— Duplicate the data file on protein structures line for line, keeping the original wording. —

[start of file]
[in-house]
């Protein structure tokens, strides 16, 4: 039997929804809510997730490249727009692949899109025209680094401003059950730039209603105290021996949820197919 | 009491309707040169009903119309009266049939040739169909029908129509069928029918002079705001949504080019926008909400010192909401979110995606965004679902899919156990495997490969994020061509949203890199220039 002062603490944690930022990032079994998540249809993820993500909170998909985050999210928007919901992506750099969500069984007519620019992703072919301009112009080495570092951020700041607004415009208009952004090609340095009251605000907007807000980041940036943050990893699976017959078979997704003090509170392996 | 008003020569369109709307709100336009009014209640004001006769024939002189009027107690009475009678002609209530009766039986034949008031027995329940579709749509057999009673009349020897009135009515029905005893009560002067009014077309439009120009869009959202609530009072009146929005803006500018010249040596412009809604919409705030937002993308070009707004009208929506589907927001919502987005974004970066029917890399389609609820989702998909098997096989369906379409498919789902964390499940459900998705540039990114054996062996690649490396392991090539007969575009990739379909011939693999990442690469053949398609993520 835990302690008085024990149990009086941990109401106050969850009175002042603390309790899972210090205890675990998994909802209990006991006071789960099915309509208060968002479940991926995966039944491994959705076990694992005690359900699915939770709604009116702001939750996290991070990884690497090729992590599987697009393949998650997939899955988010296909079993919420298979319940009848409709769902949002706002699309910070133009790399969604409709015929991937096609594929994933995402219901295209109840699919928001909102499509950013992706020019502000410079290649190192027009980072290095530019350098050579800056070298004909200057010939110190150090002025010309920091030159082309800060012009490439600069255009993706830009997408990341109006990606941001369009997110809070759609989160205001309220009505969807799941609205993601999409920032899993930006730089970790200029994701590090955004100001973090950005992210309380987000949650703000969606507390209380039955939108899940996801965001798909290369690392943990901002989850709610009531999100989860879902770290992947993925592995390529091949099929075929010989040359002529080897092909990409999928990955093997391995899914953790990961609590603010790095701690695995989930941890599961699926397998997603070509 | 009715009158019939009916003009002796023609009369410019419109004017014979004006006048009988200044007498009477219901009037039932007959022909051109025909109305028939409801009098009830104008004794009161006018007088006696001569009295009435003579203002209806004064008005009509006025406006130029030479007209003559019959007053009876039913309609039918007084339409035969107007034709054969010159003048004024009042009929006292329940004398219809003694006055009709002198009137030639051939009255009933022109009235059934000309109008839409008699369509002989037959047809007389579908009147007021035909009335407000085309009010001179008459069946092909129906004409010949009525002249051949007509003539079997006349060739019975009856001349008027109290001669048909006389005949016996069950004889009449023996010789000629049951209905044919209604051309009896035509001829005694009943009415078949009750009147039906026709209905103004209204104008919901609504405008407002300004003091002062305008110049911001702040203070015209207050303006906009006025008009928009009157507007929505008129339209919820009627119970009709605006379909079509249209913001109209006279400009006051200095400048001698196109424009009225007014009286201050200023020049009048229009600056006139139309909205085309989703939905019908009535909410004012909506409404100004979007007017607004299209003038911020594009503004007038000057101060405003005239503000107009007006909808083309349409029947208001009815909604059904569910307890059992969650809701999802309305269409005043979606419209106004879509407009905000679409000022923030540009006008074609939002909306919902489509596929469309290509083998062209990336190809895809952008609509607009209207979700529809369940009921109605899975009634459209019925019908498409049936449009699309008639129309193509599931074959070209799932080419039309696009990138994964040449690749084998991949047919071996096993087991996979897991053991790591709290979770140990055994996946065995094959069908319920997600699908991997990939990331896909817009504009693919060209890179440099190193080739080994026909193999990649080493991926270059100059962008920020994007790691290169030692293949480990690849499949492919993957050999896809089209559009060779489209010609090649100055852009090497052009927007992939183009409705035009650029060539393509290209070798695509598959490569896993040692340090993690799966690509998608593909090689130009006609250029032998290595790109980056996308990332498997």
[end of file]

[in-house]
């Protein structure tokens, strides 16, 4: 039997929804809510997730490249727009692949899109025209680094401003059950730039209603105290021996949820197919 | 009491309707040169009903119309009266049939040739169909029908129509069928029918002079705001949504080019926008909400010192909401979110995606965004679902899919156990495997490969994020061509949203890199220039 002062603490944690930022990032079994998540249809993820993500909170998909985050999210928007919901992506750099969500069984007519620019992703072919301009112009080495570092951020700041607004415009208009952004090609340095009251605000907007807000980041940036943050990893699976017959078979997704003090509170392996 | 008003020569369109709307709100336009009014209640004001006769024939002189009027107690009475009678002609209530009766039986034949008031027995329940579709749509057999009673009349020897009135009515029905005893009560002067009014077309439009120009869009959202609530009072009146929005803006500018010249040596412009809604919409705030937002993308070009707004009208929506589907927001919502987005974004970066029917890399389609609820989702998909098997096989369906379409498919789902964390499940459900998705540039990114054996062996690649490396392991090539007969575009990739379909011939693999990442690469053949398609993520 835990302690008085024990149990009086941990109401106050969850009175002042603390309790899972210090205890675990998994909802209990006991006071789960099915309509208060968002479940991926995966039944491994959705076990694992005690359900699915939770709604009116702001939750996290991070990884690497090729992590599987697009393949998650997939899955988010296909079993919420298979319940009848409709769902949002706002699309910070133009790399969604409709015929991937096609594929994933995402219901295209109840699919928001909102499509950013992706020019502000410079290649190192027009980072290095530019350098050579800056070298004909200057010939110190150090002025010309920091030159082309800060012009490439600069255009993706830009997408990341109006990606941001369009997110809070759609989160205001309220009505969807799941609205993601999409920032899993930006730089970790200029994701590090955004100001973090950005992210309380987000949650703000969606507390209380039955939108899940996801965001798909290369690392943990901002989850709610009531999100989860879902770290992947993925592995390529091949099929075929010989040359002529080897092909990409999928990955093997391995899914953790990961609590603010790095701690695995989930941890599961699926397998997603070509 | 009715009158019939009916003009002796023609009369410019419109004017014979004006006048009988200044007498009477219901009037039932007959022909051109025909109305028939409801009098009830104008004794009161006018007088006696001569009295009435003579203002209806004064008005009509006025406006130029030479007209003559019959007053009876039913309609039918007084339409035969107007034709054969010159003048004024009042009929006292329940004398219809003694006055009709002198009137030639051939009255009933022109009235059934000309109008839409008699369509002989037959047809007389579908009147007021035909009335407000085309009010001179008459069946092909129906004409010949009525002249051949007509003539079997006349060739019975009856001349008027109290001669048909006389005949016996069950004889009449023996010789000629049951209905044919209604051309009896035509001829005694009943009415078949009750009147039906026709209905103004209204104008919901609504405008407002300004003091002062305008110049911001702040203070015209207050303006906009006025008009928009009157507007929505008129339209919820009627119970009709605006379909079509249209913001109209006279400009006051200095400048001698196109424009009225007014009286201050200023020049009048229009600056006139139309909205085309989703939905019908009535909410004012909506409404100004979007007017607004299209003038911020594009503004007038000057101060405003005239503000107009007006909808083309349409029947208001009815909604059904569910307890059992969650809701999802309305269409005043979606419209106004879509407009905000679409000022923030540009006008074609939002909306919902489509596929469309290509083998062209990336190809895809952008609509607009209207979700529809369940009921109605899975009634459209019925019908498409049936449009699309008639129309193509599931074959070209799932080419039309696009990138994964040449690749084998991949047919071996096993087991996979897991053991790591709290979770140990055994996946065995094959069908319920997600699908991997990939990331896909817009504009693919060209890179440099190193080739080994026909193999990649080493991926270059100059962008920020994007790691290169030692293949480990690849499949492919993957050999896809089209559009060779489209010609090649100055852009090497052009927007992939183009409705035009650029060539393509290209070798695509598959490569896993040692340090993690799966690509998608593909090689130009006609250029032998290595790109980056996308990332498997």